The Navy is unlikely to return to the Viking, despite its demonstrated flexibility. This is out of a defensible preference for operating fewer different types of aircraft to maximize efficiency in training, maintenance and spare parts. However, the Viking’s retirements reinforces the Navy’s continued reliance on short-range carrier-based aircraft, which is becoming an increasing liability as more capable shore-based missiles threaten carriers at or beyond the maximum combat radius of their onboard aircraft.
Take, for example, the carrier air wing’s reliance on Super Hornet fighters to serve as air-refueling tankers. While it is to the Super Hornets credit that it can perform this role, it is hardly an optimal use of the flight-hours of a high-performance fighter plane. Furthermore, a Super Hornet tanker cannot carry as much fuel as a dedicated tanker.
In fact, missile-equipped Vikings would have slightly less than twice the combat radius of a Super Hornet equipped with extra fuel tanks. Of course, the Viking is not an airplane that wants to get to close to well-defended airspace, but it might still offer carrier air wings a useful capability for delivering stand-off attacks at much greater range.
Finally, there is the matter of the antisubmarine mission, which has no fixed-wing replacement onboard American carriers. While Navy SH-60 Seahawk helicopters provide antisubmarine protection, they can only operate over fairly short distances at low speeds, suitable for close protection rather than large area patrols. Long-distance patrol duties are now confined to large P-3 and P-8 maritime patrol planes, which operate from bases on land. This means the carriers can only make limited contributions to the antisubmarine mission, even though we live in a time when cheap and effective submarines are proliferating to an unprecedented degree in the Pacific, and submarines have repeatedly succeeded in slipping through defenses to sink carriers in naval exercises.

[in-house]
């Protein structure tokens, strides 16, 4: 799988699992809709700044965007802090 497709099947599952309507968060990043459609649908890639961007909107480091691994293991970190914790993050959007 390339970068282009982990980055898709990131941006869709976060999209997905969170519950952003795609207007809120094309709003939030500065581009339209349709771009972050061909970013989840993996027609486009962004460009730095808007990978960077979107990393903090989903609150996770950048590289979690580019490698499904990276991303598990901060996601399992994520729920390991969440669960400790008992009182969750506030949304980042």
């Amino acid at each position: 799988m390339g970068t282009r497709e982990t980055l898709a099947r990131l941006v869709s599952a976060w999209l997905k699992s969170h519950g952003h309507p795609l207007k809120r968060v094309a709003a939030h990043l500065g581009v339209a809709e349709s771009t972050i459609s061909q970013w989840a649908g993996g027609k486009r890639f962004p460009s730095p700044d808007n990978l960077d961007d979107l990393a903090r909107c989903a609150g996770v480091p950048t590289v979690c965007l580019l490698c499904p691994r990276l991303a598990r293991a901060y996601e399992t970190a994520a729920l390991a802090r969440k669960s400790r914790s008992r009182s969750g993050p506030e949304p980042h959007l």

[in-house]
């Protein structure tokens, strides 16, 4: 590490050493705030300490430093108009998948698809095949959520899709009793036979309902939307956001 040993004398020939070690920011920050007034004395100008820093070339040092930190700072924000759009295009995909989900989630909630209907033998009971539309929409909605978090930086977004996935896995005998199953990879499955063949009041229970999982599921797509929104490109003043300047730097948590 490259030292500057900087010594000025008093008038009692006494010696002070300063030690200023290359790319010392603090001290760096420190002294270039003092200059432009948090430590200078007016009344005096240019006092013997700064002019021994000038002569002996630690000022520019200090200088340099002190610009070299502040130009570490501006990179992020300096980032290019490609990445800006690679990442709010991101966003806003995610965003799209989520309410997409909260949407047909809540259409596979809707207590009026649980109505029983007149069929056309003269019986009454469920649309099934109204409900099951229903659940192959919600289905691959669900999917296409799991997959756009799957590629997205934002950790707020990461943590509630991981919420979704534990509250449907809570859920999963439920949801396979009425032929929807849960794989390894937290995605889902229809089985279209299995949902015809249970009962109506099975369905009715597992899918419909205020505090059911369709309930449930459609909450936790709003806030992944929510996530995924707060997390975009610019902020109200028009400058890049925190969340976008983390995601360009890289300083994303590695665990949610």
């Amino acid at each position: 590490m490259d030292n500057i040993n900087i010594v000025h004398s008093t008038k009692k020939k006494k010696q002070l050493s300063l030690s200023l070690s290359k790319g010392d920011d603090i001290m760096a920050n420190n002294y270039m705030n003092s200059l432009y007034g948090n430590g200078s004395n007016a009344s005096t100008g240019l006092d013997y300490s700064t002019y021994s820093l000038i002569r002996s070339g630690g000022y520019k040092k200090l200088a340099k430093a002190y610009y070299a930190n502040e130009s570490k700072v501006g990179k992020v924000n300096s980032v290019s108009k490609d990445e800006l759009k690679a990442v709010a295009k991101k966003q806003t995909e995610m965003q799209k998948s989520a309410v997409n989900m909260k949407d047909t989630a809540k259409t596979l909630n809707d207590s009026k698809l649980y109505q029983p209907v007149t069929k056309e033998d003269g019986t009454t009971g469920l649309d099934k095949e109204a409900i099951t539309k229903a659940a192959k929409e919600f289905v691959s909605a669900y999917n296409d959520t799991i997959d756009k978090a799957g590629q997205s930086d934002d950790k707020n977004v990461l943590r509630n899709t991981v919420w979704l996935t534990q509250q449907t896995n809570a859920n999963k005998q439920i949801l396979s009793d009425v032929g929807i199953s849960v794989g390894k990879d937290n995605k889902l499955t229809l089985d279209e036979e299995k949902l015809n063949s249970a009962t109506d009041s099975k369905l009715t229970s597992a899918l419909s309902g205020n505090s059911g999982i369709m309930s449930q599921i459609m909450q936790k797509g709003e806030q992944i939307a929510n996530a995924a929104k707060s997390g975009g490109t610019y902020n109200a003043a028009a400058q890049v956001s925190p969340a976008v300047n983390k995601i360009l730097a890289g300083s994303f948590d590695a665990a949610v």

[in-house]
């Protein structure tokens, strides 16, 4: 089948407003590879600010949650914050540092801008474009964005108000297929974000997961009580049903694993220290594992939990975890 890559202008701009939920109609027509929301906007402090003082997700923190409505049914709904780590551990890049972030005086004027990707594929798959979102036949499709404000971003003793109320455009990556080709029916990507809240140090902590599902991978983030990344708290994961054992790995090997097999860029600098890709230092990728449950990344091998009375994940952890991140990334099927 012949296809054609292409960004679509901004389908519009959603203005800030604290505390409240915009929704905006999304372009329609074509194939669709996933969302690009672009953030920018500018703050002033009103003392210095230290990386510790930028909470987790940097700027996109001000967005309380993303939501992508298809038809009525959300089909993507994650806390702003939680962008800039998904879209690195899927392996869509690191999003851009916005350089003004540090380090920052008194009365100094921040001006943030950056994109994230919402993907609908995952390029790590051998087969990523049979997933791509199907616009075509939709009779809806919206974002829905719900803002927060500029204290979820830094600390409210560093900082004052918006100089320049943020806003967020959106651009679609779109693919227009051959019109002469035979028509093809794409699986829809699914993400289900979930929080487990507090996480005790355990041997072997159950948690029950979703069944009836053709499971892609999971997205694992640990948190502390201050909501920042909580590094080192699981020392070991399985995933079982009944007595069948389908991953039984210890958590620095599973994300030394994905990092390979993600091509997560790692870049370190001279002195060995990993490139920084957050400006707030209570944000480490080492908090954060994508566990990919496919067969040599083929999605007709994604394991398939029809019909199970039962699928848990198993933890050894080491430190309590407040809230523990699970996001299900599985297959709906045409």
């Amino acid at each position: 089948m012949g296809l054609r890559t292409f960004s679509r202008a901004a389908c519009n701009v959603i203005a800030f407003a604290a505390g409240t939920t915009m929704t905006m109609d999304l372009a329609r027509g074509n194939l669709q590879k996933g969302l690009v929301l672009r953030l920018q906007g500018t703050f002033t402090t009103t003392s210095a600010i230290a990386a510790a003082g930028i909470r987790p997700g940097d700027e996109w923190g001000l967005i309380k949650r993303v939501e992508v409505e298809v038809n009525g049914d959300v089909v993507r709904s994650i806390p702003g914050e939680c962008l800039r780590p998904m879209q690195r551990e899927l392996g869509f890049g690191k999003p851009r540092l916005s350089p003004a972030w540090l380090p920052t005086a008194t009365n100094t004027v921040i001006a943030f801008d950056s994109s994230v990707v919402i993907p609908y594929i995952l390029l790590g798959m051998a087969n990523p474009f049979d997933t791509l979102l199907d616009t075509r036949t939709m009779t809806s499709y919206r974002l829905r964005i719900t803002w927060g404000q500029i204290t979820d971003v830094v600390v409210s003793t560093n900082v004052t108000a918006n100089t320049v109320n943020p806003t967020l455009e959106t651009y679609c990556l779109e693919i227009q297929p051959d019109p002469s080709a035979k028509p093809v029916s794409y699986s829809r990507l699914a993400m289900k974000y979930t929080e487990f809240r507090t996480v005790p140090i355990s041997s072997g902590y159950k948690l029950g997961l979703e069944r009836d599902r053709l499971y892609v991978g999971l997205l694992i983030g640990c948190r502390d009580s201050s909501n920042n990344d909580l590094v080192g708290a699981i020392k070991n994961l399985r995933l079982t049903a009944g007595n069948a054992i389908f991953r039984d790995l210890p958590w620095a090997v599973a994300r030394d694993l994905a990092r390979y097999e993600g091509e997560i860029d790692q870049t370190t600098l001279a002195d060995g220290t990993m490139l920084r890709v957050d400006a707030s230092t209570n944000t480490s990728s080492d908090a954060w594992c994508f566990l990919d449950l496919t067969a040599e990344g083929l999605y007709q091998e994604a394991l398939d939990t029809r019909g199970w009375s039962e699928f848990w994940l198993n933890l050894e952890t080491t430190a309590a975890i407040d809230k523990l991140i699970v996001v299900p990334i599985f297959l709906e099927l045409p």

The Viking provided valuable service to the U.S. Navy by virtue of its very long range and adaptability to a wide variety of roles. It could likely have gone on doing so for many more years if newer, more expensive and more limited alternatives had not displaced it.
Sébastien Roblin holds a master’s degree in conflict resolution from Georgetown University and served as a university instructor for the Peace Corps in China. He has also worked in education, editing and refugee resettlement in France and the United States. He currently writes on security and military history for War Is Boring.
This first appeared last June.